Painted Turtle - Eastern

Alternative Name
Sun Turtle Scientific Name: Chrysemys picta picta

Basic Info

Eastern Painted Turtles are the most colorful species of turtle found in North America. They have a flat, smooth shell that is usually green. They usually have yellow or orange markings on the shell, most commonly a yellow stripe bisecting the shell and yellow and red edges. The plastron is usually tan, off white, or yellow, with or without markings. The Painted Turtle has yellow lines on the head and red lines on the neck. The jaws are narrow, with a notch in the middle of the upper lip. Like the neck, the legs and tail of the Eastern Painted Turtle often have red lines. Male Painted Turtles have long claws on their front feet and are slightly smaller than females. The Eastern Painted Turtle averages between 5 and 7 inches, and the longest specimen found was 7.1 inches.


Breeding Eastern Painted Turtles mate between March and June. The courtship ritual is very graceful, with the male swimming past the female and stroking her head and neck. If the female is ready to mate, she strokes his limbs in turn. Mating occurs on the bottom of the pond. Between May and July, the female digs nests in sunny areas near the water. She lays clutches of between 2 and 20 eggs which hatch after about 76 days. The sex of the hatchlings is determined by the temperature of incubation. Higher temperatures, of 87 degrees Fahrenheit or higher, produce females, temperatures below 77 degrees Fahrenheit produce males. Both males and females will be born if the temperature is around 84 degrees Fahrenheit. Hatchlings have an "egg tooth," which they use to break out of the shell. This tooth falls off after a couple days after birth. The hatchling turtles may spend the winter in the nest. They can even survive being frozen.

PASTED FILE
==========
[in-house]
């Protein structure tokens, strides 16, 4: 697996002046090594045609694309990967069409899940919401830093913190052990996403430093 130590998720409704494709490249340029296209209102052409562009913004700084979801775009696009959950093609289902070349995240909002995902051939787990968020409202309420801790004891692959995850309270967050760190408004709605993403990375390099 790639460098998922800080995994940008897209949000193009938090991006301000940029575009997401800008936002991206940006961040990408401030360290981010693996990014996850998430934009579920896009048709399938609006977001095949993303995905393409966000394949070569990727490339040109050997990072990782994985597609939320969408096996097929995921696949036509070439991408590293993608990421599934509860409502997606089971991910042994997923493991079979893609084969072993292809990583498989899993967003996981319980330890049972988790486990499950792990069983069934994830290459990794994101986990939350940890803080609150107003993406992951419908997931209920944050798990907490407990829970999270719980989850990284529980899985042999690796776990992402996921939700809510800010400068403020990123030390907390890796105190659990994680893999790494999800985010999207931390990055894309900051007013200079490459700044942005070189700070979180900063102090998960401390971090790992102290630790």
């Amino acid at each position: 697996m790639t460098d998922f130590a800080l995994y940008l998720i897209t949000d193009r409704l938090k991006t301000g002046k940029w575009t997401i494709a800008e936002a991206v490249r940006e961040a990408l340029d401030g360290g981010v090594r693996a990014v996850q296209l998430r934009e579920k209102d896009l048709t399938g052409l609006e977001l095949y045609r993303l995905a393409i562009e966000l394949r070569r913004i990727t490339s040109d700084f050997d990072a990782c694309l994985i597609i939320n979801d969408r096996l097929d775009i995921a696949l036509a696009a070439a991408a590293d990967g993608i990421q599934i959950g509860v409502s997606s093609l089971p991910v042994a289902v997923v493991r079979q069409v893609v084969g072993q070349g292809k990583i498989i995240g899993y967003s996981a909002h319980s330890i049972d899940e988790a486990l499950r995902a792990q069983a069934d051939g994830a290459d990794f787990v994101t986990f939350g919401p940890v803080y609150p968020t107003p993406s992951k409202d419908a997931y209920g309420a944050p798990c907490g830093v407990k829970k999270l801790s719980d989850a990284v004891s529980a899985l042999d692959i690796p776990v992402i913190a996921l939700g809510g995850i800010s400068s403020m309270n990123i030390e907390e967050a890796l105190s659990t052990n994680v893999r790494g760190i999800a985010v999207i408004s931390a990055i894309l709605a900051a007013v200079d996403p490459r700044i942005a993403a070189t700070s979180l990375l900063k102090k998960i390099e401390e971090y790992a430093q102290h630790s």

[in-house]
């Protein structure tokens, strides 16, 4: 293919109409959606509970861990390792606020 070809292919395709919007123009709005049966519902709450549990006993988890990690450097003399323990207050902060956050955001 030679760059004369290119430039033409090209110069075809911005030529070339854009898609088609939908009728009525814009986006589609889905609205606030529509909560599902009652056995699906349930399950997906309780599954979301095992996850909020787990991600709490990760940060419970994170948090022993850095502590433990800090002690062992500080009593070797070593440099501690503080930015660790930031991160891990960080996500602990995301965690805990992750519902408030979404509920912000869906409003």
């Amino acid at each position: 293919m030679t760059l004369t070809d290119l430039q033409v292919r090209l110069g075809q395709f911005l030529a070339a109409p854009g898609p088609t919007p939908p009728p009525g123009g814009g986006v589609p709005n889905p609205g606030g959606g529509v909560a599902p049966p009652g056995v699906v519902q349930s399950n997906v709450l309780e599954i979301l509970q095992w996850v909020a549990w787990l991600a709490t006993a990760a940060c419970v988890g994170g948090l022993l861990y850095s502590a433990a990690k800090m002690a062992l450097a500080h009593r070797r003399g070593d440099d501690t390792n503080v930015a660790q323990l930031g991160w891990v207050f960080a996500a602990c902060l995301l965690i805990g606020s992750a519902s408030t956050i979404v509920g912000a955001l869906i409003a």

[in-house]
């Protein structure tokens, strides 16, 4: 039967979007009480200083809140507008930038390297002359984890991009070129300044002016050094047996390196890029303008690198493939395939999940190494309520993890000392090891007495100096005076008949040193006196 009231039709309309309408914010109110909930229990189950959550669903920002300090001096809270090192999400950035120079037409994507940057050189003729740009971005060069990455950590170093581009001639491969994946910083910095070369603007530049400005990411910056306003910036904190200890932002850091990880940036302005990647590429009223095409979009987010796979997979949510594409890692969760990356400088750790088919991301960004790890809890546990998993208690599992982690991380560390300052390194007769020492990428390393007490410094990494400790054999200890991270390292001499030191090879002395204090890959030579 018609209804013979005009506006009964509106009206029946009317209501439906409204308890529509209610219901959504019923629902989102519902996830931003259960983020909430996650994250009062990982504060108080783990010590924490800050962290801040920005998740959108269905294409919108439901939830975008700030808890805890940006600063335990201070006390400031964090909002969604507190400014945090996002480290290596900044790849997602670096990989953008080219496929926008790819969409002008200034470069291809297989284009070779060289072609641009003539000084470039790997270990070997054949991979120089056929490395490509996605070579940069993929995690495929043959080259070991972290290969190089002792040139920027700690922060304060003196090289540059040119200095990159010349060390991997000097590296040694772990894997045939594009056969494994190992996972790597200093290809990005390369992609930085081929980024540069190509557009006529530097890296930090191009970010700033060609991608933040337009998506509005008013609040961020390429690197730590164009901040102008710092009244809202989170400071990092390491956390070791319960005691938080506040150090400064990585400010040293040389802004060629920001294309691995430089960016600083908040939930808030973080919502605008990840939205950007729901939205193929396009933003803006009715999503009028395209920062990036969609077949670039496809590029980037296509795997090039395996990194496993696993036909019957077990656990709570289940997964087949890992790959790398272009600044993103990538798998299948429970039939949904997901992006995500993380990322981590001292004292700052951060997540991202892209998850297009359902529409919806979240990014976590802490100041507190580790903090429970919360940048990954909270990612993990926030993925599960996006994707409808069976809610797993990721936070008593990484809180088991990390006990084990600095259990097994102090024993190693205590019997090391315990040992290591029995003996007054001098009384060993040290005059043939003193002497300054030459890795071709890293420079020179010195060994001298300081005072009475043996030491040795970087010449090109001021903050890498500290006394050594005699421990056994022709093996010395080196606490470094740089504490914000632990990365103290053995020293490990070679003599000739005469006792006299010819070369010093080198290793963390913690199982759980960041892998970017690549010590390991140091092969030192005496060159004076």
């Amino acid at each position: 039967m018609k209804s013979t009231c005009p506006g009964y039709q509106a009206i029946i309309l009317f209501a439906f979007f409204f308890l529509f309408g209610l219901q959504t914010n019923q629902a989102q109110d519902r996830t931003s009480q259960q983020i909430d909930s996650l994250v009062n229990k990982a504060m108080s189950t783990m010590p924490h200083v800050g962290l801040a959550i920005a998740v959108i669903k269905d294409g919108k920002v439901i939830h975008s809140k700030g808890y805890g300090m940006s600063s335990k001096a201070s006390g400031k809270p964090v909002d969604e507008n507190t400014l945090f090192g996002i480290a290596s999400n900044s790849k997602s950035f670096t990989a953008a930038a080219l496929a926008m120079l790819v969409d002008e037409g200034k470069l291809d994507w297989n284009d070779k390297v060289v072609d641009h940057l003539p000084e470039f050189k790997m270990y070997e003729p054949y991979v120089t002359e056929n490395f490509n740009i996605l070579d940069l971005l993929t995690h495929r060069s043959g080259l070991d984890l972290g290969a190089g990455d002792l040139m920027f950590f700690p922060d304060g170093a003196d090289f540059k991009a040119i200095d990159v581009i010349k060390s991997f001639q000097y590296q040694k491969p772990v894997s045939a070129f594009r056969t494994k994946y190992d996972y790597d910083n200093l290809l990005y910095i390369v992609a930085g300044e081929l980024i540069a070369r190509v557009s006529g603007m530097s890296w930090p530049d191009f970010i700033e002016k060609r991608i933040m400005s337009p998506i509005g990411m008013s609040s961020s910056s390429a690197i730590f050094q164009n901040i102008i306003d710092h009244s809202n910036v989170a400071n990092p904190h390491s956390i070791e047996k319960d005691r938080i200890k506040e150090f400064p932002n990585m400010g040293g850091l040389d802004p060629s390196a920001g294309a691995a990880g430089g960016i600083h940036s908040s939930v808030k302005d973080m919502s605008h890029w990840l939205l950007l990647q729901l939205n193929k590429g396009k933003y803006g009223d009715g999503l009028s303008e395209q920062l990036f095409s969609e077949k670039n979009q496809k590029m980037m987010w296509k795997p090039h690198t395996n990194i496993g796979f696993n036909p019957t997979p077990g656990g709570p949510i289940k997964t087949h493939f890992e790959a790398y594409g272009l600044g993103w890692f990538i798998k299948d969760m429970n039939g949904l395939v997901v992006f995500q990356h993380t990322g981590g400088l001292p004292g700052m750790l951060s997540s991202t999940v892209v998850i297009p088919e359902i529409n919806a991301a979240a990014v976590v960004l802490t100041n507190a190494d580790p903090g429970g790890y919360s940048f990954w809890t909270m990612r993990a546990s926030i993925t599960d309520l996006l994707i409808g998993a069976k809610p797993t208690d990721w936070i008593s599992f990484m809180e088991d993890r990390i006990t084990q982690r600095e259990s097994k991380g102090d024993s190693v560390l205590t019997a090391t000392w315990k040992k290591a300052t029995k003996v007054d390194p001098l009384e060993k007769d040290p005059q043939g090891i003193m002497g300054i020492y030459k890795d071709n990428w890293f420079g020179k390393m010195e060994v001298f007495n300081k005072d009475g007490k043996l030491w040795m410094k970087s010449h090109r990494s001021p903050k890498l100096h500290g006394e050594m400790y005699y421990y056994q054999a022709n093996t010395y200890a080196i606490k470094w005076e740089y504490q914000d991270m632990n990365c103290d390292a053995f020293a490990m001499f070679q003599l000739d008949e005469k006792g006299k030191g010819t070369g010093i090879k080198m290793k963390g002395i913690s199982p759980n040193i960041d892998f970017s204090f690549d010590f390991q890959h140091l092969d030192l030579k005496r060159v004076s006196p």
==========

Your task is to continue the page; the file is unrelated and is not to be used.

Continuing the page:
Painted Turtle - Eastern

Found throughout Mexico, the United States and Canada


The Eastern Painted Turtle is a fairly small, brightly colored turtle found in North America. They are beautiful and can be good pets. Eastern Painted Turtles can often be found in ponds, lakes, and streams. They are often seen in groups on the beach and on logs basking in the sun. They will bask not only with other Painted Turtles but also with members of other turtle species. Their preferred habitats are soft-bottomed and slow moving, providing lots of vegetation to eat and hide in. The Eastern Painted Turtle is a diurnal animal, meaning they are active during the day. A large percentage of their day is spent basking on stumps, logs, and the banks of the streams. Painted Turtles are very timid animals and usually flee from approaching humans. Painted Turtles are most active during the summer and gradually become less active as winter approaches. By October or November, they are usually hibernating in the mud at the bottom of the stream. They become active again in March.


Eastern United States


The Painted Turtle has the broadest range of any species of turtle in North America. The Painted Turtle can be found throughout Mexico, the United States and Canada. There are four subspecies of Painted Turtle. The Eastern Painted Turtle subspecies is found throughout the Northeastern United States and is very common in Nova Scotia and Canada. They can be found as far south as Georgia and Alabama.

Common Foods

Eastern Painted Turtles are omnivorous and feed on a variety of foods. Some favorite items include vegetation, insects, snails, and small crayfish and fish. Most of their preferred foods are found near lily pads.

Related feeds
Dog Cat Horse Birds Fish Snake Turtle Tortoise Salamander and Newts